It's late Sunday night when I go to change the dressing over my wound. I'm pleasantly surprised to see some small scabs forming in the center of the wound. I get a fresh piece of mesh to lay over the top of it, and start to smooth the edges of the Mepilex onto my skin. Except, in the corner, its not smooth.
What the heck? Did I turn the edge of the bandage under by accident. I'm not even watching with my eyes, my fingers accustomed to the landscape of my misshaped chest.
I look now, running my fingers over the corner again and notice the bandage is smooth.
But my skin is not.
Directly above the corner of my bandage... is a lump.
My fingers frantically fly across the contour of it, over and over again.
Is this just "scare" tissue? You know, the remnants of a scar that "scare" you when you first encounter it? Or is this a cyst perhaps? Some swelling?
I call for Superman to check. Without much in the way of navigation from me, his thick fingers deftly go right to the same spot. He feels it too.
There isn't much more to be said. I assure him I will notify the nurse at infusion.
Grandpa Jim has put clean sheets on our bed and I am thankful for that kindness as I sink into my own bed.
I've always known that old mastectomy site that refuses to completely heal, must serve some greater purpose that I am unaware of.
Tonight it seems, its caused me to find a lump.
Its Tuesday, at infusion when I address the lump with my nurse. She too finds the lump instantly. Its almost a relief that I'm not just making it up in my head. She makes note of it for Dr. Panwalkar.
Later, Dr. P's nurse, Andrea calls.
They would like to see me. The earliest Dr. Panwalkar can see me is in two weeks. But I can see his PA, Erin, the next day.
I busy myself. I'm not really here, nor there.
Erin gets down to business right away and thoroughly examines me. As she feels for the lump, I ask, "do you think it could be a swollen lymph node?" No, I really don't think it could be in this area, she says. I ask what the next steps may be. Ultrasound, she says, maybe with biopsy or mammogram. Or CT scan perhaps? She doesn't really know. But she'll need Dr. Panwalkar's assessment first.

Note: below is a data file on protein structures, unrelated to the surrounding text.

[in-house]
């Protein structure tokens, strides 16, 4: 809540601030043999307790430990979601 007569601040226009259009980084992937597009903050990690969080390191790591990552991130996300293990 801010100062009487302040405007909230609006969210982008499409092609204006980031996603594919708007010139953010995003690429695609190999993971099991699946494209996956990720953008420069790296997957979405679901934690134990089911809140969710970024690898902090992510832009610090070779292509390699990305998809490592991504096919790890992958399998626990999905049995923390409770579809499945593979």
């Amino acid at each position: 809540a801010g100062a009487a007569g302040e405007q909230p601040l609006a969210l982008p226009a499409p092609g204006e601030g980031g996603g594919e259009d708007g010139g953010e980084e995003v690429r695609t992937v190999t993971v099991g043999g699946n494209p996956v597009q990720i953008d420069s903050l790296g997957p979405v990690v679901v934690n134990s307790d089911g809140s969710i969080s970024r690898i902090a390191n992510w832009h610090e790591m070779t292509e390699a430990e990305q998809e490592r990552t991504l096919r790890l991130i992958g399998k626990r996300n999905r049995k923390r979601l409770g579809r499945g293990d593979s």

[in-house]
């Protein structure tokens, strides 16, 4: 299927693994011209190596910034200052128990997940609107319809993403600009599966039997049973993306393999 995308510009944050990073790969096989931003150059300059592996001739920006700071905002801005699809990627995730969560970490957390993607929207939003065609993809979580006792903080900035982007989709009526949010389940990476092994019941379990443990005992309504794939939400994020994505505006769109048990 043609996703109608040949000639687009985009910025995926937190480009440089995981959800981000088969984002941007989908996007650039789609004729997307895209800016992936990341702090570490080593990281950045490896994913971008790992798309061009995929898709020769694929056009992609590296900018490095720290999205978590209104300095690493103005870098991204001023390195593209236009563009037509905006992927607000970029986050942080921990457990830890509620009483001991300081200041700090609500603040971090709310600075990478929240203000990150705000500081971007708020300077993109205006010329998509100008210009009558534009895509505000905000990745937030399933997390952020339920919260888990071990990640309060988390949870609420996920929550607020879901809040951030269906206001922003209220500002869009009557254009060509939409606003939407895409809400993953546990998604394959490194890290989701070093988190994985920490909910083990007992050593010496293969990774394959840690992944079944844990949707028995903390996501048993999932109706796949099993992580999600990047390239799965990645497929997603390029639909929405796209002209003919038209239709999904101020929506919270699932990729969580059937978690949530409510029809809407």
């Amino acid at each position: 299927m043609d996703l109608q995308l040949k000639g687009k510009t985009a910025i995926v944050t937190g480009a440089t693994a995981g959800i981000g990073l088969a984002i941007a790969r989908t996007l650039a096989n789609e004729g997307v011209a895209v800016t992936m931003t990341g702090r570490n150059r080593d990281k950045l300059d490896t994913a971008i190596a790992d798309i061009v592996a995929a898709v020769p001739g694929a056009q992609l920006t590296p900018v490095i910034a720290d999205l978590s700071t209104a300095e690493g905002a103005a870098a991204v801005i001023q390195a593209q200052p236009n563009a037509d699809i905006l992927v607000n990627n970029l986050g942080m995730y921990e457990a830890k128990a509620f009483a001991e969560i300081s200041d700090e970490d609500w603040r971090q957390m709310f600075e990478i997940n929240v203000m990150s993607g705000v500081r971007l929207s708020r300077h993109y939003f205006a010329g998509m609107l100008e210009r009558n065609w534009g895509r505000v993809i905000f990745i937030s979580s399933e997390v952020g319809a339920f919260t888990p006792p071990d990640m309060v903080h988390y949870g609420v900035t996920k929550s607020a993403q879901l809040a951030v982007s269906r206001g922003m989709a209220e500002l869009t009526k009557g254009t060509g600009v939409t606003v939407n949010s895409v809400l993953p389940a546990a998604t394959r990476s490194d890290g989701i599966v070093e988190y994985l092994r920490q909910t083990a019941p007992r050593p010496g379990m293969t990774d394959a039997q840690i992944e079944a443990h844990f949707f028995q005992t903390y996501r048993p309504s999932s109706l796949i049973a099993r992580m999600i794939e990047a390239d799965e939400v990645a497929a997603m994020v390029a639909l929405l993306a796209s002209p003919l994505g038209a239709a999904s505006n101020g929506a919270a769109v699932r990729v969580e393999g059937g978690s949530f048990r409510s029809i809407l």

In mere seconds he is popping his head through the door. There is no big greeting, no handshake. But concern crowds his voice and corners his eyes when he talks. He is soft spoken and sparse with his words. "This is new? All of a sudden?"
Yes. I reply.
He quickly finds the spot and probes all the way around it. I decide to ask if he thinks it might be a lymph node. His eye brows shoot up a bit, and he looks at me again and says "yes, I do think it could be a lymph node."
Has your new insurance kicked in? Yes I reply- a little surprised he remembers that tidbit.
PET, he says, We'll scan.
I don't remember his quick exit.
I am left sitting and pondering his choice. It slowly occurs to me. Its not the lump he is most concerned with right now. He wants a broader view, to see what else might be amiss.
Erin concludes the visit.
We are awaiting insurance approval to schedule the PET scan.
Dory:"Hey Mr. Grumpy Gills... When life gets you down do you wanna know what you gotta do?" Marlin:"I don't wanna know what you gotta do." Dory:"Just keep swimming. Just keep swimming. Just keep swimming, swimming, swimming. What do we do? We swim, swim." Marlin:"Dory, no singing." Dory:"Ha, ha, ha, ha, ho. I love to swim. When you want to swim you want to swim." Marlin:"See I'm gonna get stuck now with that song... Now it's in my head!" Dory:"Sorry."